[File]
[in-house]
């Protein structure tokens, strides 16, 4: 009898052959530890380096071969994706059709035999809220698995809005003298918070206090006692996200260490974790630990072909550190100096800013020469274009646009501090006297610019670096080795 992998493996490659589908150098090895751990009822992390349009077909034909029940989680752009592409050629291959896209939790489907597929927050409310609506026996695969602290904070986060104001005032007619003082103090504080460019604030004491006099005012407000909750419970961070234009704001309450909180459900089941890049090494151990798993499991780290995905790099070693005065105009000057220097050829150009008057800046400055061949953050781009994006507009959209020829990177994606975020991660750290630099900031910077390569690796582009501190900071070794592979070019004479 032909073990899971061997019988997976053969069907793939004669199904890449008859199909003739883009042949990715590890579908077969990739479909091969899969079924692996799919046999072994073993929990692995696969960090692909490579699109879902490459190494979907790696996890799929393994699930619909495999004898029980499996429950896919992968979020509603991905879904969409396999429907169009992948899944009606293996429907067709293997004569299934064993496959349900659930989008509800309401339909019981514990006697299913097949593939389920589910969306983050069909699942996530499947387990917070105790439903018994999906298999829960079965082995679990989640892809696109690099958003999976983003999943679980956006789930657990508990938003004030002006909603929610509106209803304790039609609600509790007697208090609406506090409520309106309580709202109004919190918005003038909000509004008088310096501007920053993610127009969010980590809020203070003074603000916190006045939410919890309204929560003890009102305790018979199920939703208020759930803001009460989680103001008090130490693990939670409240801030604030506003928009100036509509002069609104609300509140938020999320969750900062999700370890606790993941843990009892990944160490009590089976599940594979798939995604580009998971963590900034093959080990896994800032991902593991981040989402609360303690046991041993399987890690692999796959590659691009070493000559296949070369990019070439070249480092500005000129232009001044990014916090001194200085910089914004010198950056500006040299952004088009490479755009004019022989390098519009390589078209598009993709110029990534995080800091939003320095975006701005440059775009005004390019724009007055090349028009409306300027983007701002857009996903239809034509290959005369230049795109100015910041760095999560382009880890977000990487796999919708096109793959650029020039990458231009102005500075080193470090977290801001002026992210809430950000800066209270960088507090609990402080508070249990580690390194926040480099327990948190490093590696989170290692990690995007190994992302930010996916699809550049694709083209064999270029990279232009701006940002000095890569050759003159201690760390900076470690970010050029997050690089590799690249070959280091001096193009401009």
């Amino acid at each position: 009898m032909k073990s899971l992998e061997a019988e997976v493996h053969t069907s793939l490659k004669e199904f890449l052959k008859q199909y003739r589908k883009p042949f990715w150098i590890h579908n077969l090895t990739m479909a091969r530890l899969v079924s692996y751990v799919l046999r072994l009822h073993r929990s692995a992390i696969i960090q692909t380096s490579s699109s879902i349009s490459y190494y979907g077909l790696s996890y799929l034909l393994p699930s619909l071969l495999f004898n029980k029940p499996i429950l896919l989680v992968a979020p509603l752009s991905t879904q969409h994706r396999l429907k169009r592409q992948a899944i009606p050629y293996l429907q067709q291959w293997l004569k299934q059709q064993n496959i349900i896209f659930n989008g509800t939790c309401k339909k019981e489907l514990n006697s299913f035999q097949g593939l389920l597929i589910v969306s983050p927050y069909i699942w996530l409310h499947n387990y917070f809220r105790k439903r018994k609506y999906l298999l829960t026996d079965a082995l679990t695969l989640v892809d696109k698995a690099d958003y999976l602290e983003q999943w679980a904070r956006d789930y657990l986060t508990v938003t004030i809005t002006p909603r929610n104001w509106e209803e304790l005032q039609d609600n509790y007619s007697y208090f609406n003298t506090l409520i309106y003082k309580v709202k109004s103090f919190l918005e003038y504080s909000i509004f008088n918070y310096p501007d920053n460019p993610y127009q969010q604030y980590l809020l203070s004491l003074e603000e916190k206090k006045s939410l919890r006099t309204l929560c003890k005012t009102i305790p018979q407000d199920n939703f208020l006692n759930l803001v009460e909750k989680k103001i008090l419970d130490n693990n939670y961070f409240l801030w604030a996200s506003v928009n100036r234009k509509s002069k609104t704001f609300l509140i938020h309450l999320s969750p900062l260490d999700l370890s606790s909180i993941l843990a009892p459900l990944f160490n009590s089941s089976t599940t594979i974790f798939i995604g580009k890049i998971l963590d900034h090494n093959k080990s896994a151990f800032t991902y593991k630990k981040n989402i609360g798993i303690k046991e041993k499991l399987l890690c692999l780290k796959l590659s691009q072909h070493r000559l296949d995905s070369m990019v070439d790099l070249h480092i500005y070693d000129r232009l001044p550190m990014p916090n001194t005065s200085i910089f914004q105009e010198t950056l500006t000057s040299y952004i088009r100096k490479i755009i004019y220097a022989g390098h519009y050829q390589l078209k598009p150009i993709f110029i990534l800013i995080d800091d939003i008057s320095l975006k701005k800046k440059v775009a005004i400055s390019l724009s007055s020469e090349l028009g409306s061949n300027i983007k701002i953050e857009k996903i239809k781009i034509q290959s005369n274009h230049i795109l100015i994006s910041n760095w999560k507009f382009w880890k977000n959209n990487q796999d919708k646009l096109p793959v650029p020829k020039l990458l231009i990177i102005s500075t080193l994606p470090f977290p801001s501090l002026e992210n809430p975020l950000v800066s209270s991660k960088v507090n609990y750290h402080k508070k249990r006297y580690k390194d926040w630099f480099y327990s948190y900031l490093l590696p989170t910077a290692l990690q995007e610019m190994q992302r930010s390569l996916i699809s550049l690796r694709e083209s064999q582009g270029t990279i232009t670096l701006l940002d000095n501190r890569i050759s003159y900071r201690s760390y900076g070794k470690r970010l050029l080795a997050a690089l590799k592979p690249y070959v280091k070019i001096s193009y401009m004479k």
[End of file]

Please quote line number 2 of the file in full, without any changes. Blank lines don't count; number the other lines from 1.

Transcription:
């Protein structure tokens, strides 16, 4: 009898052959530890380096071969994706059709035999809220698995809005003298918070206090006692996200260490974790630990072909550190100096800013020469274009646009501090006297610019670096080795 992998493996490659589908150098090895751990009822992390349009077909034909029940989680752009592409050629291959896209939790489907597929927050409310609506026996695969602290904070986060104001005032007619003082103090504080460019604030004491006099005012407000909750419970961070234009704001309450909180459900089941890049090494151990798993499991780290995905790099070693005065105009000057220097050829150009008057800046400055061949953050781009994006507009959209020829990177994606975020991660750290630099900031910077390569690796582009501190900071070794592979070019004479 032909073990899971061997019988997976053969069907793939004669199904890449008859199909003739883009042949990715590890579908077969990739479909091969899969079924692996799919046999072994073993929990692995696969960090692909490579699109879902490459190494979907790696996890799929393994699930619909495999004898029980499996429950896919992968979020509603991905879904969409396999429907169009992948899944009606293996429907067709293997004569299934064993496959349900659930989008509800309401339909019981514990006697299913097949593939389920589910969306983050069909699942996530499947387990917070105790439903018994999906298999829960079965082995679990989640892809696109690099958003999976983003999943679980956006789930657990508990938003004030002006909603929610509106209803304790039609609600509790007697208090609406506090409520309106309580709202109004919190918005003038909000509004008088310096501007920053993610127009969010980590809020203070003074603000916190006045939410919890309204929560003890009102305790018979199920939703208020759930803001009460989680103001008090130490693990939670409240801030604030506003928009100036509509002069609104609300509140938020999320969750900062999700370890606790993941843990009892990944160490009590089976599940594979798939995604580009998971963590900034093959080990896994800032991902593991981040989402609360303690046991041993399987890690692999796959590659691009070493000559296949070369990019070439070249480092500005000129232009001044990014916090001194200085910089914004010198950056500006040299952004088009490479755009004019022989390098519009390589078209598009993709110029990534995080800091939003320095975006701005440059775009005004390019724009007055090349028009409306300027983007701002857009996903239809034509290959005369230049795109100015910041760095999560382009880890977000990487796999919708096109793959650029020039990458231009102005500075080193470090977290801001002026992210809430950000800066209270960088507090609990402080508070249990580690390194926040480099327990948190490093590696989170290692990690995007190994992302930010996916699809550049694709083209064999270029990279232009701006940002000095890569050759003159201690760390900076470690970010050029997050690089590799690249070959280091001096193009401009």